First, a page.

Robert Spoo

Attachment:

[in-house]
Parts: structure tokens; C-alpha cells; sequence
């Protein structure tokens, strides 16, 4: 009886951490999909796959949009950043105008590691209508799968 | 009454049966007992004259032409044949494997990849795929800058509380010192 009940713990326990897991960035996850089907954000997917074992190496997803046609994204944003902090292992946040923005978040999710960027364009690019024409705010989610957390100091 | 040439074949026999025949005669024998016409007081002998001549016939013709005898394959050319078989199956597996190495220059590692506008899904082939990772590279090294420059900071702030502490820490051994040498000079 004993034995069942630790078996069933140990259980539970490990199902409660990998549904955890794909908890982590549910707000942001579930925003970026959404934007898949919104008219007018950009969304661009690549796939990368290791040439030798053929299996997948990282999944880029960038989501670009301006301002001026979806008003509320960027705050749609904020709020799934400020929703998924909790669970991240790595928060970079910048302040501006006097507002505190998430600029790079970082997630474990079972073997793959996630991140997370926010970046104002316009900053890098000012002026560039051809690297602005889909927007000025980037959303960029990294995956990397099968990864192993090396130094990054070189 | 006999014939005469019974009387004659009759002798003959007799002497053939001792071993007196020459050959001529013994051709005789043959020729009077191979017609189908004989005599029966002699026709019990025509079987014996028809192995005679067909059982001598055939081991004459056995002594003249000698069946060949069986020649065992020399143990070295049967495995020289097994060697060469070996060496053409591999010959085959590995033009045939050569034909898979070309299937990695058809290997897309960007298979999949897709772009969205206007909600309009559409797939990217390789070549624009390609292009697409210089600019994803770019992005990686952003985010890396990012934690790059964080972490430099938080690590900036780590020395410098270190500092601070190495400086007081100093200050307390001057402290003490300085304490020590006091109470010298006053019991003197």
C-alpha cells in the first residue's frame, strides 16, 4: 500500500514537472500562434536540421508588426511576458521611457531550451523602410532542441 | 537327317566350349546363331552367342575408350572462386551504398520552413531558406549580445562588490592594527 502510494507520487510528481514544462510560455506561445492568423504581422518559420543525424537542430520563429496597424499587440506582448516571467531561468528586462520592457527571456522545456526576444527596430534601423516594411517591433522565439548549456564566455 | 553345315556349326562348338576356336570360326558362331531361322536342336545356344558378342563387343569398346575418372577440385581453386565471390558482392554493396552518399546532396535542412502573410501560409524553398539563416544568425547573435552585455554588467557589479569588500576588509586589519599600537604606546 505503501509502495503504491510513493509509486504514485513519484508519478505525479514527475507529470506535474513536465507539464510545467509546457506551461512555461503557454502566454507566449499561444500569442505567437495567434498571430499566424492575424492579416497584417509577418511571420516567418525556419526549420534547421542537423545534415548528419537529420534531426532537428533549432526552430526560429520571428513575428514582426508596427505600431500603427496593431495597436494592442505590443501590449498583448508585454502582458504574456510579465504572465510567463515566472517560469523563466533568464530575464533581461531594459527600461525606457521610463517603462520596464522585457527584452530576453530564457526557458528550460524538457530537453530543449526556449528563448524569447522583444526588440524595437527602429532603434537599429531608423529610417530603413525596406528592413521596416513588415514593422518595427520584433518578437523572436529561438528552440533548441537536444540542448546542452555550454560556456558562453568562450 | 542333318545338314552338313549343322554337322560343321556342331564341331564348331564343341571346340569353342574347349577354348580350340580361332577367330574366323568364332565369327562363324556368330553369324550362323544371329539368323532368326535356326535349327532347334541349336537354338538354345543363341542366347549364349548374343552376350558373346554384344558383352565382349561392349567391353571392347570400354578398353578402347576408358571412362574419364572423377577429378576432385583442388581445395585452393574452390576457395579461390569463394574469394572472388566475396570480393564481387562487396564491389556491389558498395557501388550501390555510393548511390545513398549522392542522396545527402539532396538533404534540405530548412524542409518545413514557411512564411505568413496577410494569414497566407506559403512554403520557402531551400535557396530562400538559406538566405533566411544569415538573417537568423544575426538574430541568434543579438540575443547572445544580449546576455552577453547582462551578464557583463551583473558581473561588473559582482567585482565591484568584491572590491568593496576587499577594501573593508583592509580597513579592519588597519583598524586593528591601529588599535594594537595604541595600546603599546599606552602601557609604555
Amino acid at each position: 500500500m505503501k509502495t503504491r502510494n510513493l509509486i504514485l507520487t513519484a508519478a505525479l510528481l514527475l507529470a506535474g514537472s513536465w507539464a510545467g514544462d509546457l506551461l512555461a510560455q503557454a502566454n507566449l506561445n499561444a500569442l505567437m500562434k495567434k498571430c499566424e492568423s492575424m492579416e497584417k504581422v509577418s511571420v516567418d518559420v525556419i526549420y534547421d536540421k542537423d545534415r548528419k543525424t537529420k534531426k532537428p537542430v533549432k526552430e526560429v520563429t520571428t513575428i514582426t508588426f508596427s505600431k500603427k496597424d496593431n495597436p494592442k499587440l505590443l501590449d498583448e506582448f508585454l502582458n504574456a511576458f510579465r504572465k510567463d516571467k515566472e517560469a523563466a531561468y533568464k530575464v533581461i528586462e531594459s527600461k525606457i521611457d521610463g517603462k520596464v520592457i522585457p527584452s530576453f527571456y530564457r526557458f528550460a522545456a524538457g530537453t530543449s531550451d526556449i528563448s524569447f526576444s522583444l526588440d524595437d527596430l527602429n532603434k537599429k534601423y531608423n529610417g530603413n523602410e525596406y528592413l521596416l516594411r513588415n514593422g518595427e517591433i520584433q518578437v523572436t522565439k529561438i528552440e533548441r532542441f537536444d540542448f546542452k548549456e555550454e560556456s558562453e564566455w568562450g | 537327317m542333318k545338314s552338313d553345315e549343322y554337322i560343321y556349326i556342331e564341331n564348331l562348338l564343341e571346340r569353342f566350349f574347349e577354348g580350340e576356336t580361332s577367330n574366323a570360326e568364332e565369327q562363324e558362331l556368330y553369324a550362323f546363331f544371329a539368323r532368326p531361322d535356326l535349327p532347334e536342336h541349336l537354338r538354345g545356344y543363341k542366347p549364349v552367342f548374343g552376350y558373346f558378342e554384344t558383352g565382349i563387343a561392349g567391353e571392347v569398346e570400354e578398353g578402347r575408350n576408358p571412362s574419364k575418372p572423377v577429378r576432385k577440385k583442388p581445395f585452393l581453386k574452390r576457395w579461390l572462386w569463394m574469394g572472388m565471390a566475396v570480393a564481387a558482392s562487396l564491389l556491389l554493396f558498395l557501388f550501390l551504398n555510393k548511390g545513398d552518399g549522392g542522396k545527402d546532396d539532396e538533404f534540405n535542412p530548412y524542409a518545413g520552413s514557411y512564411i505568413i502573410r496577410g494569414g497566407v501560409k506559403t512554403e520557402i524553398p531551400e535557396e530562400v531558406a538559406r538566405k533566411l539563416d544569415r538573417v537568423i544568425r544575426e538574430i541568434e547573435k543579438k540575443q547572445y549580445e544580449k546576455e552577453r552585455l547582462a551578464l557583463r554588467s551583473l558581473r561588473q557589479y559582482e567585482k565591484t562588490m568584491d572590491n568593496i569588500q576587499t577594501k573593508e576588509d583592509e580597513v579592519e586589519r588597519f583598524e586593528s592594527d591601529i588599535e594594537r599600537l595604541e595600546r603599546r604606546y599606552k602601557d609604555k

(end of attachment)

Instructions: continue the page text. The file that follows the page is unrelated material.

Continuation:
Akhil Reed Amar's The Bill of Rights: Creation and Reconstruction ("The Bill of Rights") probes three defining moments of American constitutional history-two of them in the contested past and one in the restless present. The first two are the performative acts of framing, in 1789 and 1868, respectively, of the initial ten amendments and of the Fourteenth Amendment to the United States Constitution. For Amar, history is too multivalent, and the Framers' text too loftily open-textured, for simple answers to the vexed question of incorporation. The Bill of Rights is, in one of Amar's controlling metaphors, an "alloy" of majoritarian and individual rights, federalism and civil liberties, that admits of no facile or mechanical incorporation against the states. The Fourteenth Amendment, in its turn, is a complex text woven in response to a "complicated reality." Indeed, Amar sees history and text as related to each other in richly homologous ways. This interrelation, which is perhaps the overarching concern of his book, demands the interpreter's most sensitive and nuanced ministrations. Historical insensitivity can lead to anachronism, a cardinal sin in Amar's hermeneutic theology. Textual recklessness can result in exegetical solecism, a related, or perhaps correlated, blunder. The interpreter of the Bill of Rights thus takes on a challenge and a responsibility: to fashion an adequate response to the problem of the Framers' "alloy."